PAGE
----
- A man had two sons; 12 And the younger of them said to his father: ‘Father, give me my share of the inheritance.’ So the father divided the property between them. 13 A few days later the younger son got together all that he had, and went away into a distant land; and there he squandered his inheritance by leading a dissolute life. 14 After he has spent all that he had, there was a severe famine through all that country, and he began to be in actual want.” 15 “So he went and hired himself out to one of the people of that country, who sent him into his fields to tend pigs. 16 He longed to satisfy his hunger with even the bean-pods on which the pigs were feeding; and no one gave him anything.” 17 “But, when he came to himself, he said: ‘How many of my father’s hired servants have more bread than they can eat, while here am I starving to death! 18 I will get up and go to my father, and say to him: ‘Father, I sinned against heaven and against you; 19 I am no longer fit to be called your son; make me one of your hired servants.’” 20 “And he got up and went to his father. But, while he was still a long way off, his father saw him and was deeply moved; he ran and threw his arms round his neck and kissed him. 21 ‘Father,’ the son said, ‘I sinned against heaven and against you; I am no longer fit to be called your son; make me one of your hired servants.’” 22 “But the father turned to his servants and said: ‘Be quick and fetch a robe—the very best—and put it on him; give him a ring for his finger and sandals for his feet; 23 And bring the fattened calf and kill it, and let us eat and make merry; 24 For here is my son who was dead, and is alive again, was lost, and is found.’ So they began making merry.” 25 “Meanwhile the elder son was out in the fields; but, on coming home, when he got near the house, he heard music and dancing, 26 And he called one of the servants and asked what it all meant. 27 ‘Your brother has come back,’ the servant told him, ‘and your father has killed the fattened calf, because he has him back safe and sound.’ 28 This made him angry, and he would not go in. But his father came out and begged him to do so.” 29 “‘No,’ he said to his father, ‘look at all the years I have been serving you, without ever once disobeying you, and yet you have never given me even a kid, so that I might have a party with my friends. 30 But, no sooner has this son of yours come, who has eaten up your property in the company of prostitutes, than you have killed the fattened calf for him.’” 31 “‘Child,’ the father answered, ‘you are always with me, and everything that I have is yours. 32 How could we do anything else but make merry and rejoice, for here is your brother who was dead, and is alive; who was lost, and is found.” – Luke 15:11–32 [↩]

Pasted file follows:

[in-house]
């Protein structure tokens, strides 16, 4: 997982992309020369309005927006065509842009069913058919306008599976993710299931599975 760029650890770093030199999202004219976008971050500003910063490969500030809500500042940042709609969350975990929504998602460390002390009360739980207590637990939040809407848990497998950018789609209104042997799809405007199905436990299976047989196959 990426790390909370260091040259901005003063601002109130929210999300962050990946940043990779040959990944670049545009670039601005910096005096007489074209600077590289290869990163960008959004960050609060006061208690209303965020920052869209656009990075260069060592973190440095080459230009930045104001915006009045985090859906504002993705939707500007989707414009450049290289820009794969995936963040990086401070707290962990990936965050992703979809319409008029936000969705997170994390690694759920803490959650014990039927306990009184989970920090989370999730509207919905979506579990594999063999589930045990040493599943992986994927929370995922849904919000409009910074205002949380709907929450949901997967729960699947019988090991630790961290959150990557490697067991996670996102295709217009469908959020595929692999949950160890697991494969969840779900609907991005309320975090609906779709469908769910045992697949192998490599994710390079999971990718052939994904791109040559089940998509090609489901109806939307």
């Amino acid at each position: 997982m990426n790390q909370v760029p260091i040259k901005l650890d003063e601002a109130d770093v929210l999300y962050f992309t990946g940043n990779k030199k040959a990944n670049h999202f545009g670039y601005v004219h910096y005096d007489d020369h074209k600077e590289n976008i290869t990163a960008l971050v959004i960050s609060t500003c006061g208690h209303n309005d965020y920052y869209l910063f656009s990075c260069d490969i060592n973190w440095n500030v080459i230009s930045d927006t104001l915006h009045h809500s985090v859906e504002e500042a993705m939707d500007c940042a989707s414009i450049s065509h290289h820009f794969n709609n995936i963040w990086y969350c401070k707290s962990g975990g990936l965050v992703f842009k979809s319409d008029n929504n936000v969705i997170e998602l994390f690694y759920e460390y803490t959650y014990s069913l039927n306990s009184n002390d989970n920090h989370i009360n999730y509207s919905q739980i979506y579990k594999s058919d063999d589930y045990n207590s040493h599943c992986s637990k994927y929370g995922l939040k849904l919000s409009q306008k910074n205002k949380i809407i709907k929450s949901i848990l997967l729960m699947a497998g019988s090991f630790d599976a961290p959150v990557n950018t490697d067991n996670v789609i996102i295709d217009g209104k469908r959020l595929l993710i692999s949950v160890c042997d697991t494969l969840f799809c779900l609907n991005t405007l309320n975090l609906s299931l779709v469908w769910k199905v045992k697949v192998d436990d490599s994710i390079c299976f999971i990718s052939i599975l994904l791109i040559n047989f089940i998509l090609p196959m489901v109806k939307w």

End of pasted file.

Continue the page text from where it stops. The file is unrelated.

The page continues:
Jesus tells us we cannot enter the kingdom of God unless we are born of both water and spirit1. Most of us can work out what Jesus means by born of spirit but born of water is a bit trickier. The literalist will just say, “Oh, he must mean baptism,” and leave it at that. But Jesus never wanted us to leave his words just at that. He infused all of his teachings with many levels of meaning, discernible to those who have the ears ready to hear it.2
As well all know, Jesus liked using parables to teach. Sometimes these parables are explicit, such as in the parable of the prodigal son, and other times they are implicit. For Jesus, water is a natural element that is a parable in itself. For example, if we look at Jesus’s life as depicted in the Gospels, we see that it echoes the flowing in and receding back of the ocean’s tides. Jesus would repeatedly flow out into society to teach, spread the gospel of Christ, and share fellowship with his neighbors, only to recede back into himself, into lonely places to pray3.
If we are truly to realize Christ in its fullness, we should remember that both solitude and society are essential. The artist, poet, or musician who spends their life creating great works yet ignores regular fellowship with his community is as spiritually off-kilter as the good hearted soul who dedicates their life to helping others yet ignores that solitary inner dialogue which is essential to self-growth. Solitude and society are like a tidal river, each side continually feeding the other. Or in the eloquent words of the Spanish author and statesman Miguel de Unamuno:
Only in solitude do we find ourselves; and in finding ourselves, we find in ourselves all our brothers [and sisters] in solitude–in solitude and only in solitude can you know yourself as a neighbor, and as long as you do not know yourself as a neighbor, you can never hope to see in your neighbors other I’s–It is solitude that makes [us] really sociable and human.
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To read about Teilhard de Chardin and the inherent goodness of the world, please go to: Having Faith in the World.
- “In truth I tell you,” exclaimed Jesus, “unless you are reborn, you cannot see the kingdom of God.” “How can someone,” asked Nicodemus, “be born when they are old? Can we be born a second time?” “In truth I tell you,” answered Jesus, “unless you owe your birth to water and spirit, you cannot enter the kingdom of God.” John 3:3-5 [↩]
- “Nothing is hidden unless some day it comes to light, nor was anything ever kept hidden but that it should some day come into the light of day. 23 Let all who have ears to hear with hear.” Mark 4:22-23 [↩]
- The story about Jesus spread all the more, and great crowds came together to listen to him, and to be cured of their illnesses; But Jesus used to withdraw to lonely places and pray. Luke 5:15-16 [↩]